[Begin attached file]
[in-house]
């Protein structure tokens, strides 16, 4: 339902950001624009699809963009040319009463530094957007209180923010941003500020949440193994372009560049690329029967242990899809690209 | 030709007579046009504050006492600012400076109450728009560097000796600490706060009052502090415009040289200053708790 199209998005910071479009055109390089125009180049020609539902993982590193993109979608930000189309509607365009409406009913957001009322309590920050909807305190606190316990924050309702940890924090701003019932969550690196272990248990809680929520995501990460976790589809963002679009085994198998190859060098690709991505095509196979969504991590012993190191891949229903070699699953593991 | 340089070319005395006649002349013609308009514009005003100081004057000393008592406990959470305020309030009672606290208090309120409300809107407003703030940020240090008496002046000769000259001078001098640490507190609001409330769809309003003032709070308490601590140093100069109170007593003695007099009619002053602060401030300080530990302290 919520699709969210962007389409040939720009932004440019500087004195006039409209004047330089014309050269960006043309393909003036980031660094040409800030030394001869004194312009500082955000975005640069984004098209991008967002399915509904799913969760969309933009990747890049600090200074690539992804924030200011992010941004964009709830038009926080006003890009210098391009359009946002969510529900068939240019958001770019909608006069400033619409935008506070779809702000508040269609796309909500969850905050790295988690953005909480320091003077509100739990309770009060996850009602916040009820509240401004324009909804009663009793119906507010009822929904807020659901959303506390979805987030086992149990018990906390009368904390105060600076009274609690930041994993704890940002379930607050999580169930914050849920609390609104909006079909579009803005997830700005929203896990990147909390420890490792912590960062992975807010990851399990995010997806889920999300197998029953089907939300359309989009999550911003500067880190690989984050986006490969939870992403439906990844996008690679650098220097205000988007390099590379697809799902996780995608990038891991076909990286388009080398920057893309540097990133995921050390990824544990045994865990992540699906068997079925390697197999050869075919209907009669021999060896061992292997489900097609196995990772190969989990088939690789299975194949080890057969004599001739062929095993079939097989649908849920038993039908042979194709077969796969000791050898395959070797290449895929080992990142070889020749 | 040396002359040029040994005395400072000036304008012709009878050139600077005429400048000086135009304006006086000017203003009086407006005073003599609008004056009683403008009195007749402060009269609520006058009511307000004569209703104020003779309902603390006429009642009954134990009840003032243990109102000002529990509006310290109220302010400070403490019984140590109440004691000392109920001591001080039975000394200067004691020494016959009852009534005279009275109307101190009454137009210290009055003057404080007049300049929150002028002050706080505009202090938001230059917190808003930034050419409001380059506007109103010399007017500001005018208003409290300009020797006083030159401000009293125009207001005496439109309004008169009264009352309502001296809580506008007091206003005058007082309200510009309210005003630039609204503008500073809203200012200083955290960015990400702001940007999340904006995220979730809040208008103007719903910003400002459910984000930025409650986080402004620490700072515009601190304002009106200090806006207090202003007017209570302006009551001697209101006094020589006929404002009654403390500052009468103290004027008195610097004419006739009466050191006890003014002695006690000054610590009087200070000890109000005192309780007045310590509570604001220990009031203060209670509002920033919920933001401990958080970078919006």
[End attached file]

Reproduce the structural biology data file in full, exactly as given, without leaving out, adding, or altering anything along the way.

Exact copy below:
[in-house]
């Protein structure tokens, strides 16, 4: 339902950001624009699809963009040319009463530094957007209180923010941003500020949440193994372009560049690329029967242990899809690209 | 030709007579046009504050006492600012400076109450728009560097000796600490706060009052502090415009040289200053708790 199209998005910071479009055109390089125009180049020609539902993982590193993109979608930000189309509607365009409406009913957001009322309590920050909807305190606190316990924050309702940890924090701003019932969550690196272990248990809680929520995501990460976790589809963002679009085994198998190859060098690709991505095509196979969504991590012993190191891949229903070699699953593991 | 340089070319005395006649002349013609308009514009005003100081004057000393008592406990959470305020309030009672606290208090309120409300809107407003703030940020240090008496002046000769000259001078001098640490507190609001409330769809309003003032709070308490601590140093100069109170007593003695007099009619002053602060401030300080530990302290 919520699709969210962007389409040939720009932004440019500087004195006039409209004047330089014309050269960006043309393909003036980031660094040409800030030394001869004194312009500082955000975005640069984004098209991008967002399915509904799913969760969309933009990747890049600090200074690539992804924030200011992010941004964009709830038009926080006003890009210098391009359009946002969510529900068939240019958001770019909608006069400033619409935008506070779809702000508040269609796309909500969850905050790295988690953005909480320091003077509100739990309770009060996850009602916040009820509240401004324009909804009663009793119906507010009822929904807020659901959303506390979805987030086992149990018990906390009368904390105060600076009274609690930041994993704890940002379930607050999580169930914050849920609390609104909006079909579009803005997830700005929203896990990147909390420890490792912590960062992975807010990851399990995010997806889920999300197998029953089907939300359309989009999550911003500067880190690989984050986006490969939870992403439906990844996008690679650098220097205000988007390099590379697809799902996780995608990038891991076909990286388009080398920057893309540097990133995921050390990824544990045994865990992540699906068997079925390697197999050869075919209907009669021999060896061992292997489900097609196995990772190969989990088939690789299975194949080890057969004599001739062929095993079939097989649908849920038993039908042979194709077969796969000791050898395959070797290449895929080992990142070889020749 | 040396002359040029040994005395400072000036304008012709009878050139600077005429400048000086135009304006006086000017203003009086407006005073003599609008004056009683403008009195007749402060009269609520006058009511307000004569209703104020003779309902603390006429009642009954134990009840003032243990109102000002529990509006310290109220302010400070403490019984140590109440004691000392109920001591001080039975000394200067004691020494016959009852009534005279009275109307101190009454137009210290009055003057404080007049300049929150002028002050706080505009202090938001230059917190808003930034050419409001380059506007109103010399007017500001005018208003409290300009020797006083030159401000009293125009207001005496439109309004008169009264009352309502001296809580506008007091206003005058007082309200510009309210005003630039609204503008500073809203200012200083955290960015990400702001940007999340904006995220979730809040208008103007719903910003400002459910984000930025409650986080402004620490700072515009601190304002009106200090806006207090202003007017209570302006009551001697209101006094020589006929404002009654403390500052009468103290004027008195610097004419006739009466050191006890003014002695006690000054610590009087200070000890109000005192309780007045310590509570604001220990009031203060209670509002920033919920933001401990958080970078919006």